She could not have seen the cold rage in the man’s eyes, distracted as she was by her own flirting techniques, but some instinct warned her when his hands came up to grip her face. She fought for a few seconds, trying to resist his intrusion into her mind. All in vain. Her green eyes glazed over and her struggle ceased. He circled her, one finger tip tracing a circle around her slender throat to secure his hold on her. Her hair was too long and unnaturally blonde, but otherwise, she was perfect. Right height, right build, right personality even. He stood close behind her and stooped to sniff at the nape of her neck, brushing aside her pony-tail. She even smelled right. He circled around to face her again and touched a finger to her apple cheek, right where her deceitful dimple had been. Her eyes cleared, revealing stark terror. It had taken years of practice to perfect his ability to this point. He could keep her completely aware of everything while still physically helpless. He liked seeing that fear. “So it’s more important to flirt than protect your son? Don’t worry, he’ll be safe with me.”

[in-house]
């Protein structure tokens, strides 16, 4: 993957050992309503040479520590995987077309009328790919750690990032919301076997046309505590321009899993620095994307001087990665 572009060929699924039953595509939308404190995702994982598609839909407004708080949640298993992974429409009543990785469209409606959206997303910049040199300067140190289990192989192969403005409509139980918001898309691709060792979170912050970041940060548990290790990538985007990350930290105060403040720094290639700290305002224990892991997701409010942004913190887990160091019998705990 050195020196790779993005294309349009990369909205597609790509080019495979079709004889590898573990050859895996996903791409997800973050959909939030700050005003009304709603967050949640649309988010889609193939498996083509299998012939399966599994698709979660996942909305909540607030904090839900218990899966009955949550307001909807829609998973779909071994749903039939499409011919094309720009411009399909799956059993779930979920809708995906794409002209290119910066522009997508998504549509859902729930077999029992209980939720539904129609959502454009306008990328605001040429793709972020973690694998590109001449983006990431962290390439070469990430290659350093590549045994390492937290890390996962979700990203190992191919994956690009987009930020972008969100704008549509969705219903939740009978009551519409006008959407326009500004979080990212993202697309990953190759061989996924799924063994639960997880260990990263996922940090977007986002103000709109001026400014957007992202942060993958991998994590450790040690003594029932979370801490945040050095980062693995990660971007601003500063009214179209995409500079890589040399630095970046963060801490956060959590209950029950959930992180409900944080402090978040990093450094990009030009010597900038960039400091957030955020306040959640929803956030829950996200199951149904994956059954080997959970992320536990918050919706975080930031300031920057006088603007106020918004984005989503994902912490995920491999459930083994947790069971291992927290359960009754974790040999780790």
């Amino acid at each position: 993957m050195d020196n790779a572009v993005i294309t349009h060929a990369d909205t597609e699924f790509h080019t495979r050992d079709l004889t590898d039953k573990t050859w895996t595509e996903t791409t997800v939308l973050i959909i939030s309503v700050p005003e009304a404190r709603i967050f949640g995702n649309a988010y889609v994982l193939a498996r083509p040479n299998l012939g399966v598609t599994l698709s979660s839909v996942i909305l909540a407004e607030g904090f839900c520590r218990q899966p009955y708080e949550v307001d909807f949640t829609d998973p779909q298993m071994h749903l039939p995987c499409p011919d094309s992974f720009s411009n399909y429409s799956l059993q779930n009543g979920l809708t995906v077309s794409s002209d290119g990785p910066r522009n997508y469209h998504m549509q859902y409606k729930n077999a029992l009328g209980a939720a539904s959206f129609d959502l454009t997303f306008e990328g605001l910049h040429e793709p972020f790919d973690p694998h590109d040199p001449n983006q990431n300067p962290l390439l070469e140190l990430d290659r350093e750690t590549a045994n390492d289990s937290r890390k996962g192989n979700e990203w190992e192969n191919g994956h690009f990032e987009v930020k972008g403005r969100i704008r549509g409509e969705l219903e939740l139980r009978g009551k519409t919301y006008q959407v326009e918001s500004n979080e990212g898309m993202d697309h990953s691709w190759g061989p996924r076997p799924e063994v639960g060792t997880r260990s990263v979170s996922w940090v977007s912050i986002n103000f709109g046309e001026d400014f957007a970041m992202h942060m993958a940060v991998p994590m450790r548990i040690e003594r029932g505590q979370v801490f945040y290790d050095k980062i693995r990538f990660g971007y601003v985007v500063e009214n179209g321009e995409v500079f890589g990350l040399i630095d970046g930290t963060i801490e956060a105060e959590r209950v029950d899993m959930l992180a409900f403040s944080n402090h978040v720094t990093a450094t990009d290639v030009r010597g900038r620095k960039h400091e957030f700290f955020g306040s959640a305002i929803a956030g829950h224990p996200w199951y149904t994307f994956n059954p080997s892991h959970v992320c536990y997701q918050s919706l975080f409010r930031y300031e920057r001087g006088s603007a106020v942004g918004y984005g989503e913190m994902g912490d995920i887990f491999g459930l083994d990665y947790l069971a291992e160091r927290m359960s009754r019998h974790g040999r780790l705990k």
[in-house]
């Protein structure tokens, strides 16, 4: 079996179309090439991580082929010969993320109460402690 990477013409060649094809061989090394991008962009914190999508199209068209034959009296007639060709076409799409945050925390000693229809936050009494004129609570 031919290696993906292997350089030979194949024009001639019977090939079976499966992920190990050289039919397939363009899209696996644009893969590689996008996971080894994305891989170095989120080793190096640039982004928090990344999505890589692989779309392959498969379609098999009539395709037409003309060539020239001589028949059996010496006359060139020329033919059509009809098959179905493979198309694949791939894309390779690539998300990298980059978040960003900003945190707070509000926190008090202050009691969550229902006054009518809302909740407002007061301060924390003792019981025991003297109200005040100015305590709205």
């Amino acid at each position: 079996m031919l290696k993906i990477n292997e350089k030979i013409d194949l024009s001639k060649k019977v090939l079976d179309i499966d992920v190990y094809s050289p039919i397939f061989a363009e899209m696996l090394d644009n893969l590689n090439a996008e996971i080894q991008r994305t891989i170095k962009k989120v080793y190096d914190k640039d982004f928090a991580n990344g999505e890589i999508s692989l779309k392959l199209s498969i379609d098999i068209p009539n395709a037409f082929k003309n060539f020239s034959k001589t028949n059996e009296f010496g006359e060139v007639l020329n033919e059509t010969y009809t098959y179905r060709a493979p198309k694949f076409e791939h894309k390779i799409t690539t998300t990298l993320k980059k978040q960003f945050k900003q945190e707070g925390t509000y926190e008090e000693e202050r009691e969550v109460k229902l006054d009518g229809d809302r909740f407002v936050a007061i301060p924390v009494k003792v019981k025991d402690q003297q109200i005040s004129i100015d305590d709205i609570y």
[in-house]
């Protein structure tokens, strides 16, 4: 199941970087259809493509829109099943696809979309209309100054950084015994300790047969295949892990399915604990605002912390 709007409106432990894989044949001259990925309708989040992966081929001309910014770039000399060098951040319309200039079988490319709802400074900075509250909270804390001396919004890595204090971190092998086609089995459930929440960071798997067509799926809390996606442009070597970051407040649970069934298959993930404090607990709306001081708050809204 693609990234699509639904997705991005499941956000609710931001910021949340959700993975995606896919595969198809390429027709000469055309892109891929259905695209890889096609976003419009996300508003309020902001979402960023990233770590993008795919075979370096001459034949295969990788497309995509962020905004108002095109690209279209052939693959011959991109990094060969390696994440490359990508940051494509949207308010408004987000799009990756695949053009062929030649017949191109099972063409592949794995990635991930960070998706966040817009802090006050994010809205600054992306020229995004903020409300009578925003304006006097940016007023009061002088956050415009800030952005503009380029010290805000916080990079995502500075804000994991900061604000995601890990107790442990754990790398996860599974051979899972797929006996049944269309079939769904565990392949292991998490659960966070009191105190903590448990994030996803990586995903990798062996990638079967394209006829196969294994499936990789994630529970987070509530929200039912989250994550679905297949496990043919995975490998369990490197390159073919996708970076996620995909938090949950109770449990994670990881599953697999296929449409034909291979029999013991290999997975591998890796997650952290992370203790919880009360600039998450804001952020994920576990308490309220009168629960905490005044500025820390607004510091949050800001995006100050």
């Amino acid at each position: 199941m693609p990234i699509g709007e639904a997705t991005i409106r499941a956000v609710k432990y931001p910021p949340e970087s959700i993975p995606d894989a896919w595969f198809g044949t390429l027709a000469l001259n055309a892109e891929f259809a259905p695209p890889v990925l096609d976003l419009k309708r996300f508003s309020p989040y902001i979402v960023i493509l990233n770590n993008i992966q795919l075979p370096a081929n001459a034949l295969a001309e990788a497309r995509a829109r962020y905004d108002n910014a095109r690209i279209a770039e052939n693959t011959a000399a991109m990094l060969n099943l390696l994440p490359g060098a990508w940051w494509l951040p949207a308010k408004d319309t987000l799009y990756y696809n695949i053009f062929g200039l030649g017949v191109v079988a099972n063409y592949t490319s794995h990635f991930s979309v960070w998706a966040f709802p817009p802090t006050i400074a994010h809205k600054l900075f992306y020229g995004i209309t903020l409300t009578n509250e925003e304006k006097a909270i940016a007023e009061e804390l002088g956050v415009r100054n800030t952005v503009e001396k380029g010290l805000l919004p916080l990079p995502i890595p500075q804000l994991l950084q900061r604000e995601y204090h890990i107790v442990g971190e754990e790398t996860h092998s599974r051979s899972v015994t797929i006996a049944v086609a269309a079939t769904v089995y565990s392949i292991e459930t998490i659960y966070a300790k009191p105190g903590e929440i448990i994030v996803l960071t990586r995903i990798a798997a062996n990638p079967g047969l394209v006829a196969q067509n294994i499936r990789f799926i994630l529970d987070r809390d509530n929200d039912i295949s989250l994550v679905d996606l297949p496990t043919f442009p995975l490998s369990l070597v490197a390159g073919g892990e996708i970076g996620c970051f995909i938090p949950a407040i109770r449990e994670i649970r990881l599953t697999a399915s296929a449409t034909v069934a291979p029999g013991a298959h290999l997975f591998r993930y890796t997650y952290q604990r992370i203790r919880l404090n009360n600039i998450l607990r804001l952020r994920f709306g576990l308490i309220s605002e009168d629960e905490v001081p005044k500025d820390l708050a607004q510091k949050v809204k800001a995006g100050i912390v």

Kathleen shrieked again. Her voice shouldn’t work anymore, but it did because he wanted to hear her scream. The rape hurt every time because he wanted it to, though surely her nerves should be dead to pain by now. He even made her fight him. Her fragile bones snapped like dried twigs, but her muscles still moved, fingers still curved to claw at his beautiful face. All to please him. She would have lain docile for him, would have moaned in ecstasy, let him do anything to her. She loved him deeply and desperately, reveling in the special attention he paid her. She was the only one he starved, the only one he beat. She was the only one he raped now. He said he was punishing her, so she must cry, must struggle, must scream. She must feel the pain and know she deserved it. All because she loved him the most. She loved him so much she had stopped the police from coming to separate them. When they came close, she had gathered the children on the drawbridge like he asked. To be a shield, he said. But it wasn’t going to work and she was so afraid they would take him from her. When she saw the men with guns and armored vests, she’d pushed Freddie into the moat. She’d heard screaming, supposed it might have been her, but kept pushing until the Prince had stopped her. When he asked her why, she said what might have been a lie. “Now they can’t separate us. No one can come between us.” A very small voice in the back of her head tried to speak. All it could do, though, was leave the impression that she might have been trying to save Freddie from some kind of monster. But that was ludicrous. The Prince would protect them. He would love her above them all now.